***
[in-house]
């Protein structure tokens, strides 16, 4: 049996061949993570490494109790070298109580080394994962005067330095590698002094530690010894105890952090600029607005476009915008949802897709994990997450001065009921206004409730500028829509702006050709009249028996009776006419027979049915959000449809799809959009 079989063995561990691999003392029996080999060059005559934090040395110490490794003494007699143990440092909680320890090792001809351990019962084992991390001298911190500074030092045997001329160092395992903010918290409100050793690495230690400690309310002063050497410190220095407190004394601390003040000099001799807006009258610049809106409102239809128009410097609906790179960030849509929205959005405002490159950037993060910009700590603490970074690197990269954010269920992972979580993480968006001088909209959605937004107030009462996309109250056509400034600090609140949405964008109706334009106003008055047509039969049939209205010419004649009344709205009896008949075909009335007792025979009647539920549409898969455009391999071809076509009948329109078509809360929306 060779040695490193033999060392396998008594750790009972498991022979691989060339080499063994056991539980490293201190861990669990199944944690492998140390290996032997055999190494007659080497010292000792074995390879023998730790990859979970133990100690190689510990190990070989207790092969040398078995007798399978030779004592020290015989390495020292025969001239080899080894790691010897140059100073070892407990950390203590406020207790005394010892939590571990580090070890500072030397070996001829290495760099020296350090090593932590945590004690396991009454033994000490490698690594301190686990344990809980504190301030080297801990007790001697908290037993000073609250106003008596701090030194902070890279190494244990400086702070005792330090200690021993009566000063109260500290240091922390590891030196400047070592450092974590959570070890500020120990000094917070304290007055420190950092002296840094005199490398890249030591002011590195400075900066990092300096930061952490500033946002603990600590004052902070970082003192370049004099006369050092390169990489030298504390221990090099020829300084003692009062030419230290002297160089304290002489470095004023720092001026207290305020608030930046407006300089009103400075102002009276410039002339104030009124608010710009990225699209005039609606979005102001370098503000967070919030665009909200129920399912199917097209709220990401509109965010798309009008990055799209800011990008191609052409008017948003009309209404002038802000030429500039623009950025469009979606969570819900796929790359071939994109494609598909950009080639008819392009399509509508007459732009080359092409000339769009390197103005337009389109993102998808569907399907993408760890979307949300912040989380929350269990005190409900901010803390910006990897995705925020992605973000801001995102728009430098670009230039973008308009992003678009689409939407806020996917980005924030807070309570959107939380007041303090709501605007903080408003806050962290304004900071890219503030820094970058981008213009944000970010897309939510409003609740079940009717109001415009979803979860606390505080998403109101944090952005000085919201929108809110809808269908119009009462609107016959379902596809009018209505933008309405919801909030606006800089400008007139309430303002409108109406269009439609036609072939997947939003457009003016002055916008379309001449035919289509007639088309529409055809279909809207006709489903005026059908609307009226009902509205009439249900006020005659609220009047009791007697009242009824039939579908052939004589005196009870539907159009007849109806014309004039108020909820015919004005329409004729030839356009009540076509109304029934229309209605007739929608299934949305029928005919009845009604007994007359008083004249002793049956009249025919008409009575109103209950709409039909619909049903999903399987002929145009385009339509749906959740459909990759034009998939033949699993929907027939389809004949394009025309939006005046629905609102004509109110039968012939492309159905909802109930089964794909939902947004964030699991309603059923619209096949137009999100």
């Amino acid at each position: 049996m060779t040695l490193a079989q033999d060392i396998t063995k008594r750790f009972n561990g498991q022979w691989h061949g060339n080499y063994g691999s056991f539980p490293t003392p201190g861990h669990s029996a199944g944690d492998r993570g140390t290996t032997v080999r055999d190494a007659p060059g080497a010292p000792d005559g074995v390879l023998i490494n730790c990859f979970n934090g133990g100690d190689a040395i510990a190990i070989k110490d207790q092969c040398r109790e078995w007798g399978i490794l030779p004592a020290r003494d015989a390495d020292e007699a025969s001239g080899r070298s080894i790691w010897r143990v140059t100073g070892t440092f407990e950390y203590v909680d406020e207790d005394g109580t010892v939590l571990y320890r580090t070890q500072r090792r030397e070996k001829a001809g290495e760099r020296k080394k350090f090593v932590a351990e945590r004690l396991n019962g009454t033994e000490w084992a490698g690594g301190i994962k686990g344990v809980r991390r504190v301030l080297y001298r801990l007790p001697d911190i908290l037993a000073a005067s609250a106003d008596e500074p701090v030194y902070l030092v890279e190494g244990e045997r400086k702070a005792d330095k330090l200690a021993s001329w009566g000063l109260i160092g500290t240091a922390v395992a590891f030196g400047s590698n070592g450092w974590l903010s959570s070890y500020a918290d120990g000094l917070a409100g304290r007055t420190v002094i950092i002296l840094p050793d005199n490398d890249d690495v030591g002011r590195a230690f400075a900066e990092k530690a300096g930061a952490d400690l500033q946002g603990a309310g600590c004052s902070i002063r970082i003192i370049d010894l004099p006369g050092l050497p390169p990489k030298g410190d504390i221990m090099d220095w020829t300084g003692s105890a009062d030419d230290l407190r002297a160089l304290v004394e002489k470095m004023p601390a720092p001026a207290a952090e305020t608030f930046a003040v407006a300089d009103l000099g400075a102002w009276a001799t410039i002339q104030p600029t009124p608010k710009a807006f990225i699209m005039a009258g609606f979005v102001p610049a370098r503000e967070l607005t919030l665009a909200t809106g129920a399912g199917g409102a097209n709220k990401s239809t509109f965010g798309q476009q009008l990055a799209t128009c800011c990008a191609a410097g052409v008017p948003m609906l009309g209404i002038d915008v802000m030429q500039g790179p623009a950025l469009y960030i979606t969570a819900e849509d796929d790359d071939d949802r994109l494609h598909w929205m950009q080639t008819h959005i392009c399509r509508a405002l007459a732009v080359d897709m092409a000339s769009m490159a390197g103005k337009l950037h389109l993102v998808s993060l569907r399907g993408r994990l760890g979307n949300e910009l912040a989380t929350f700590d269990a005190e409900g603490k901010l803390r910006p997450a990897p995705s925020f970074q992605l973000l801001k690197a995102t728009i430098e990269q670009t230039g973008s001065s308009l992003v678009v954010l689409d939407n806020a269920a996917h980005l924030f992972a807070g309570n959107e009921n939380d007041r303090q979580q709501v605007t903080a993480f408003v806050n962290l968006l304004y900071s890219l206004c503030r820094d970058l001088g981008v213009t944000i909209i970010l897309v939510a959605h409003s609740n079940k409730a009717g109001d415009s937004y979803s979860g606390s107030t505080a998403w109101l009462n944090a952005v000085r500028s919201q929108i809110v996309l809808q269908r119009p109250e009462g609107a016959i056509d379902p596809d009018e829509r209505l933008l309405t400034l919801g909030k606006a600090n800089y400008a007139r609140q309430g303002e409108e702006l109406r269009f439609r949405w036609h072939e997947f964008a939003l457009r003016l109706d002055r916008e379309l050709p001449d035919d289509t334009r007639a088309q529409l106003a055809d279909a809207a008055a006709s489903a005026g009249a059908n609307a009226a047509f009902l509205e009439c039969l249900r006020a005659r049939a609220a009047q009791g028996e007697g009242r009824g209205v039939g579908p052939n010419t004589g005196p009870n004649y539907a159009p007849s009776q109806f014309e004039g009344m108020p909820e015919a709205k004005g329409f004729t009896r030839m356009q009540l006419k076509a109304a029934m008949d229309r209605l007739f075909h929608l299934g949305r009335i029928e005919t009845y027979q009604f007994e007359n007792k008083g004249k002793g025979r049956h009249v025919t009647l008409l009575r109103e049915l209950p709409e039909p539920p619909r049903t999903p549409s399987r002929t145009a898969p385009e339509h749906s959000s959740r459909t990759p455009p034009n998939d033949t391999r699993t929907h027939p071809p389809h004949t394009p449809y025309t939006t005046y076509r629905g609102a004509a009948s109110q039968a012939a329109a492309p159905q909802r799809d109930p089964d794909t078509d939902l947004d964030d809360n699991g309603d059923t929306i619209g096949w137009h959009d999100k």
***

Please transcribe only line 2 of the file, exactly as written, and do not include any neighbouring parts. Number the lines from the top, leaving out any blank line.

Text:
């Protein structure tokens, strides 16, 4: 049996061949993570490494109790070298109580080394994962005067330095590698002094530690010894105890952090600029607005476009915008949802897709994990997450001065009921206004409730500028829509702006050709009249028996009776006419027979049915959000449809799809959009 079989063995561990691999003392029996080999060059005559934090040395110490490794003494007699143990440092909680320890090792001809351990019962084992991390001298911190500074030092045997001329160092395992903010918290409100050793690495230690400690309310002063050497410190220095407190004394601390003040000099001799807006009258610049809106409102239809128009410097609906790179960030849509929205959005405002490159950037993060910009700590603490970074690197990269954010269920992972979580993480968006001088909209959605937004107030009462996309109250056509400034600090609140949405964008109706334009106003008055047509039969049939209205010419004649009344709205009896008949075909009335007792025979009647539920549409898969455009391999071809076509009948329109078509809360929306 060779040695490193033999060392396998008594750790009972498991022979691989060339080499063994056991539980490293201190861990669990199944944690492998140390290996032997055999190494007659080497010292000792074995390879023998730790990859979970133990100690190689510990190990070989207790092969040398078995007798399978030779004592020290015989390495020292025969001239080899080894790691010897140059100073070892407990950390203590406020207790005394010892939590571990580090070890500072030397070996001829290495760099020296350090090593932590945590004690396991009454033994000490490698690594301190686990344990809980504190301030080297801990007790001697908290037993000073609250106003008596701090030194902070890279190494244990400086702070005792330090200690021993009566000063109260500290240091922390590891030196400047070592450092974590959570070890500020120990000094917070304290007055420190950092002296840094005199490398890249030591002011590195400075900066990092300096930061952490500033946002603990600590004052902070970082003192370049004099006369050092390169990489030298504390221990090099020829300084003692009062030419230290002297160089304290002489470095004023720092001026207290305020608030930046407006300089009103400075102002009276410039002339104030009124608010710009990225699209005039609606979005102001370098503000967070919030665009909200129920399912199917097209709220990401509109965010798309009008990055799209800011990008191609052409008017948003009309209404002038802000030429500039623009950025469009979606969570819900796929790359071939994109494609598909950009080639008819392009399509509508007459732009080359092409000339769009390197103005337009389109993102998808569907399907993408760890979307949300912040989380929350269990005190409900901010803390910006990897995705925020992605973000801001995102728009430098670009230039973008308009992003678009689409939407806020996917980005924030807070309570959107939380007041303090709501605007903080408003806050962290304004900071890219503030820094970058981008213009944000970010897309939510409003609740079940009717109001415009979803979860606390505080998403109101944090952005000085919201929108809110809808269908119009009462609107016959379902596809009018209505933008309405919801909030606006800089400008007139309430303002409108109406269009439609036609072939997947939003457009003016002055916008379309001449035919289509007639088309529409055809279909809207006709489903005026059908609307009226009902509205009439249900006020005659609220009047009791007697009242009824039939579908052939004589005196009870539907159009007849109806014309004039108020909820015919004005329409004729030839356009009540076509109304029934229309209605007739929608299934949305029928005919009845009604007994007359008083004249002793049956009249025919008409009575109103209950709409039909619909049903999903399987002929145009385009339509749906959740459909990759034009998939033949699993929907027939389809004949394009025309939006005046629905609102004509109110039968012939492309159905909802109930089964794909939902947004964030699991309603059923619209096949137009999100």